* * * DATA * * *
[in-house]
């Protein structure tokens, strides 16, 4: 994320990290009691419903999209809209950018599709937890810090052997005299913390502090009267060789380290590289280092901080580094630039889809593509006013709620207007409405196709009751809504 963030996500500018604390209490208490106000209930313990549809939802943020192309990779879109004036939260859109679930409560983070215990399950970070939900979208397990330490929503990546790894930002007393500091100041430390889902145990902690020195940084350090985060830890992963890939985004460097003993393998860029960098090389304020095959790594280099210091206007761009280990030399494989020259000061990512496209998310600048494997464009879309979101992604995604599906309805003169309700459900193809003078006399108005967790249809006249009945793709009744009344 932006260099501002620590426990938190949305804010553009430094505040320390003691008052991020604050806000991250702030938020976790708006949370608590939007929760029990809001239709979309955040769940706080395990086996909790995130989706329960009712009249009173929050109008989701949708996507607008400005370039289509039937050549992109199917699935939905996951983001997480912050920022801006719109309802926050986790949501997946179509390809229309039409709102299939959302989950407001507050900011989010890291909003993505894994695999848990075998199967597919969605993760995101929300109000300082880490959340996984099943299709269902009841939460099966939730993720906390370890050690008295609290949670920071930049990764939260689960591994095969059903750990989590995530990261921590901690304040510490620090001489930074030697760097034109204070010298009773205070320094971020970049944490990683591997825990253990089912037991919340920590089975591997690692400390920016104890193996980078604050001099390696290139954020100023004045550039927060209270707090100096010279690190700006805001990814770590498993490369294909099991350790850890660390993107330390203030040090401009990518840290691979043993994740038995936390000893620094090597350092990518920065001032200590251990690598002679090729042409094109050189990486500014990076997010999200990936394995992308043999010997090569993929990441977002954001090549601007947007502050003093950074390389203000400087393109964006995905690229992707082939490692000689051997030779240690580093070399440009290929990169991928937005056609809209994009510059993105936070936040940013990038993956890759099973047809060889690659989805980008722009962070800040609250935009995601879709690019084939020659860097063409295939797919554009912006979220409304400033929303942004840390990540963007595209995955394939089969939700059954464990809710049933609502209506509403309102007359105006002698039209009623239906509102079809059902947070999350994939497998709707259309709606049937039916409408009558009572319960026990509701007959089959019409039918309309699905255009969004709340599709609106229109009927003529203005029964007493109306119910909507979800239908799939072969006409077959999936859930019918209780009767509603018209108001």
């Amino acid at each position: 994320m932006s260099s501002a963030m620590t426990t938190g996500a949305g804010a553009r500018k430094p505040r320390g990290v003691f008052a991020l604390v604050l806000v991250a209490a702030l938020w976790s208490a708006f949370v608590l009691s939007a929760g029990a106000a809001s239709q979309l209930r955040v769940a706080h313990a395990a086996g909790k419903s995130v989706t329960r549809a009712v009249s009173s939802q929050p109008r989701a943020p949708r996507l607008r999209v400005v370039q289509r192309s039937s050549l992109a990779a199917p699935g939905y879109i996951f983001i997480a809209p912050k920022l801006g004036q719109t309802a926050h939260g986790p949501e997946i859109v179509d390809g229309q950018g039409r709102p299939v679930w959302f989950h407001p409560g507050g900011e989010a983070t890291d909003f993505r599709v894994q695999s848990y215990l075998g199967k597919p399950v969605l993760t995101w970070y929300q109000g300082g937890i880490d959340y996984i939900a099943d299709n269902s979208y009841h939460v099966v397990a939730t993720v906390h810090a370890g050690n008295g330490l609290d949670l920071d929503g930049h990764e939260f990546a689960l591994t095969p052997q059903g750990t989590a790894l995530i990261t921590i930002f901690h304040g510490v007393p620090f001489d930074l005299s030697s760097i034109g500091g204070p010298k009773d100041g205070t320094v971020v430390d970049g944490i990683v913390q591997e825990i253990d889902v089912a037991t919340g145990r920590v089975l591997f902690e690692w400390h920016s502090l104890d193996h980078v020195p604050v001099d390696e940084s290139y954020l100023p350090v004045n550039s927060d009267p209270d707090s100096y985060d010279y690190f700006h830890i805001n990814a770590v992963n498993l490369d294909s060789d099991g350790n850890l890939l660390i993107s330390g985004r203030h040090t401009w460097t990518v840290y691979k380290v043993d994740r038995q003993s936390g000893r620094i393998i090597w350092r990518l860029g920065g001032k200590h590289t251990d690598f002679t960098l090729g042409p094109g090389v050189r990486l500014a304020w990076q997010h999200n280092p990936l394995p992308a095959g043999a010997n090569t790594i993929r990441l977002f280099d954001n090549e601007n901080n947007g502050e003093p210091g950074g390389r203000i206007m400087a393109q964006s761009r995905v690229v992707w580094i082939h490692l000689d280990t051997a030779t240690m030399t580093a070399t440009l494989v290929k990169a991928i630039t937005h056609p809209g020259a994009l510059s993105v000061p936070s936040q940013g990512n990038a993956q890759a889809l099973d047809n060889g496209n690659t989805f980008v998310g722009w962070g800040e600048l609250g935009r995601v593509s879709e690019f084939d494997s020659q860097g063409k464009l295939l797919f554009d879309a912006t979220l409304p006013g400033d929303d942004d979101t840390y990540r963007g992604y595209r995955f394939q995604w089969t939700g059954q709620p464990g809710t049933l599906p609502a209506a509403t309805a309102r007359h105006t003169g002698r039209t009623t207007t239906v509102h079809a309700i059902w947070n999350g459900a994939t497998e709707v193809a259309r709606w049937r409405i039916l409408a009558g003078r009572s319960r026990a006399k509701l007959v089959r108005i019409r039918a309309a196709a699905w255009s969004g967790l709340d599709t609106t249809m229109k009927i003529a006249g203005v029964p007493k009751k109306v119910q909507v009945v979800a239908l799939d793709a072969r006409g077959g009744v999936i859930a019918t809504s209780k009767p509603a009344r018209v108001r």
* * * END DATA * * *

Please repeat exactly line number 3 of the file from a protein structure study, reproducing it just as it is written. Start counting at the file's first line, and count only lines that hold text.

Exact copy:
């Amino acid at each position: 994320m932006s260099s501002a963030m620590t426990t938190g996500a949305g804010a553009r500018k430094p505040r320390g990290v003691f008052a991020l604390v604050l806000v991250a209490a702030l938020w976790s208490a708006f949370v608590l009691s939007a929760g029990a106000a809001s239709q979309l209930r955040v769940a706080h313990a395990a086996g909790k419903s995130v989706t329960r549809a009712v009249s009173s939802q929050p109008r989701a943020p949708r996507l607008r999209v400005v370039q289509r192309s039937s050549l992109a990779a199917p699935g939905y879109i996951f983001i997480a809209p912050k920022l801006g004036q719109t309802a926050h939260g986790p949501e997946i859109v179509d390809g229309q950018g039409r709102p299939v679930w959302f989950h407001p409560g507050g900011e989010a983070t890291d909003f993505r599709v894994q695999s848990y215990l075998g199967k597919p399950v969605l993760t995101w970070y929300q109000g300082g937890i880490d959340y996984i939900a099943d299709n269902s979208y009841h939460v099966v397990a939730t993720v906390h810090a370890g050690n008295g330490l609290d949670l920071d929503g930049h990764e939260f990546a689960l591994t095969p052997q059903g750990t989590a790894l995530i990261t921590i930002f901690h304040g510490v007393p620090f001489d930074l005299s030697s760097i034109g500091g204070p010298k009773d100041g205070t320094v971020v430390d970049g944490i990683v913390q591997e825990i253990d889902v089912a037991t919340g145990r920590v089975l591997f902690e690692w400390h920016s502090l104890d193996h980078v020195p604050v001099d390696e940084s290139y954020l100023p350090v004045n550039s927060d009267p209270d707090s100096y985060d010279y690190f700006h830890i805001n990814a770590v992963n498993l490369d294909s060789d099991g350790n850890l890939l660390i993107s330390g985004r203030h040090t401009w460097t990518v840290y691979k380290v043993d994740r038995q003993s936390g000893r620094i393998i090597w350092r990518l860029g920065g001032k200590h590289t251990d690598f002679t960098l090729g042409p094109g090389v050189r990486l500014a304020w990076q997010h999200n280092p990936l394995p992308a095959g043999a010997n090569t790594i993929r990441l977002f280099d954001n090549e601007n901080n947007g502050e003093p210091g950074g390389r203000i206007m400087a393109q964006s761009r995905v690229v992707w580094i082939h490692l000689d280990t051997a030779t240690m030399t580093a070399t440009l494989v290929k990169a991928i630039t937005h056609p809209g020259a994009l510059s993105v000061p936070s936040q940013g990512n990038a993956q890759a889809l099973d047809n060889g496209n690659t989805f980008v998310g722009w962070g800040e600048l609250g935009r995601v593509s879709e690019f084939d494997s020659q860097g063409k464009l295939l797919f554009d879309a912006t979220l409304p006013g400033d929303d942004d979101t840390y990540r963007g992604y595209r995955f394939q995604w089969t939700g059954q709620p464990g809710t049933l599906p609502a209506a509403t309805a309102r007359h105006t003169g002698r039209t009623t207007t239906v509102h079809a309700i059902w947070n999350g459900a994939t497998e709707v193809a259309r709606w049937r409405i039916l409408a009558g003078r009572s319960r026990a006399k509701l007959v089959r108005i019409r039918a309309a196709a699905w255009s969004g967790l709340d599709t609106t249809m229109k009927i003529a006249g203005v029964p007493k009751k109306v119910q909507v009945v979800a239908l799939d793709a072969r006409g077959g009744v999936i859930a019918t809504s209780k009767p509603a009344r018209v108001r």